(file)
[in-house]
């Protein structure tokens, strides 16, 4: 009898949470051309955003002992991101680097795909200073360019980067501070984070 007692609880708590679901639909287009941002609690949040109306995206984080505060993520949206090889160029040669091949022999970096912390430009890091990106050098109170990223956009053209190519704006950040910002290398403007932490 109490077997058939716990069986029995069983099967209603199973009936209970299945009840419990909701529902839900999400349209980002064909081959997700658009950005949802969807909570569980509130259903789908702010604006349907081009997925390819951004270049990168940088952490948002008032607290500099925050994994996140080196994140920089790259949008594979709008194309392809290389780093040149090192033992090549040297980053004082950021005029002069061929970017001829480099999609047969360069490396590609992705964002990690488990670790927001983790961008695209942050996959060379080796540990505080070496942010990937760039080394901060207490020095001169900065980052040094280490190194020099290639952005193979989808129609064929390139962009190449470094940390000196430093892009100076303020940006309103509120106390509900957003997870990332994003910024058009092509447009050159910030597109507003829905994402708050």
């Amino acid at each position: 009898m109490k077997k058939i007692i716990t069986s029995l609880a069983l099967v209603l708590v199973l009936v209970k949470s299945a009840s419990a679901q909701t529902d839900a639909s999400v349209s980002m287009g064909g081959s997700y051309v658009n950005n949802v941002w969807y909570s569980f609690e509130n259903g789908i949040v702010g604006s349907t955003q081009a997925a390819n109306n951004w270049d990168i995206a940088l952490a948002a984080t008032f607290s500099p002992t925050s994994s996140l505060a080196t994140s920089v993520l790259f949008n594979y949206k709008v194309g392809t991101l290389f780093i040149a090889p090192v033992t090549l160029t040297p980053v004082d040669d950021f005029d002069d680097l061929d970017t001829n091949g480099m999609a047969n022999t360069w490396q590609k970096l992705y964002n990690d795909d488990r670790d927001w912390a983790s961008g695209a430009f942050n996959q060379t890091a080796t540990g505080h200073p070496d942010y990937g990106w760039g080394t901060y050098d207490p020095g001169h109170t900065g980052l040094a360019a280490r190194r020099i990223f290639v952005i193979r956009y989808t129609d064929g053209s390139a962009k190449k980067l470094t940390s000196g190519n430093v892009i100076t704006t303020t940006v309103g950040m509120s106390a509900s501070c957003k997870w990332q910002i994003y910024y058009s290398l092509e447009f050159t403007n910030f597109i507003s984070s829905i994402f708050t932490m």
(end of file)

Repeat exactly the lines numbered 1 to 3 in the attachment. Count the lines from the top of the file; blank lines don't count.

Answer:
[in-house]
């Protein structure tokens, strides 16, 4: 009898949470051309955003002992991101680097795909200073360019980067501070984070 007692609880708590679901639909287009941002609690949040109306995206984080505060993520949206090889160029040669091949022999970096912390430009890091990106050098109170990223956009053209190519704006950040910002290398403007932490 109490077997058939716990069986029995069983099967209603199973009936209970299945009840419990909701529902839900999400349209980002064909081959997700658009950005949802969807909570569980509130259903789908702010604006349907081009997925390819951004270049990168940088952490948002008032607290500099925050994994996140080196994140920089790259949008594979709008194309392809290389780093040149090192033992090549040297980053004082950021005029002069061929970017001829480099999609047969360069490396590609992705964002990690488990670790927001983790961008695209942050996959060379080796540990505080070496942010990937760039080394901060207490020095001169900065980052040094280490190194020099290639952005193979989808129609064929390139962009190449470094940390000196430093892009100076303020940006309103509120106390509900957003997870990332994003910024058009092509447009050159910030597109507003829905994402708050």
């Amino acid at each position: 009898m109490k077997k058939i007692i716990t069986s029995l609880a069983l099967v209603l708590v199973l009936v209970k949470s299945a009840s419990a679901q909701t529902d839900a639909s999400v349209s980002m287009g064909g081959s997700y051309v658009n950005n949802v941002w969807y909570s569980f609690e509130n259903g789908i949040v702010g604006s349907t955003q081009a997925a390819n109306n951004w270049d990168i995206a940088l952490a948002a984080t008032f607290s500099p002992t925050s994994s996140l505060a080196t994140s920089v993520l790259f949008n594979y949206k709008v194309g392809t991101l290389f780093i040149a090889p090192v033992t090549l160029t040297p980053v004082d040669d950021f005029d002069d680097l061929d970017t001829n091949g480099m999609a047969n022999t360069w490396q590609k970096l992705y964002n990690d795909d488990r670790d927001w912390a983790s961008g695209a430009f942050n996959q060379t890091a080796t540990g505080h200073p070496d942010y990937g990106w760039g080394t901060y050098d207490p020095g001169h109170t900065g980052l040094a360019a280490r190194r020099i990223f290639v952005i193979r956009y989808t129609d064929g053209s390139a962009k190449k980067l470094t940390s000196g190519n430093v892009i100076t704006t303020t940006v309103g950040m509120s106390a509900s501070c957003k997870w990332q910002i994003y910024y058009s290398l092509e447009f050159t403007n910030f597109i507003s984070s829905i994402f708050t932490m």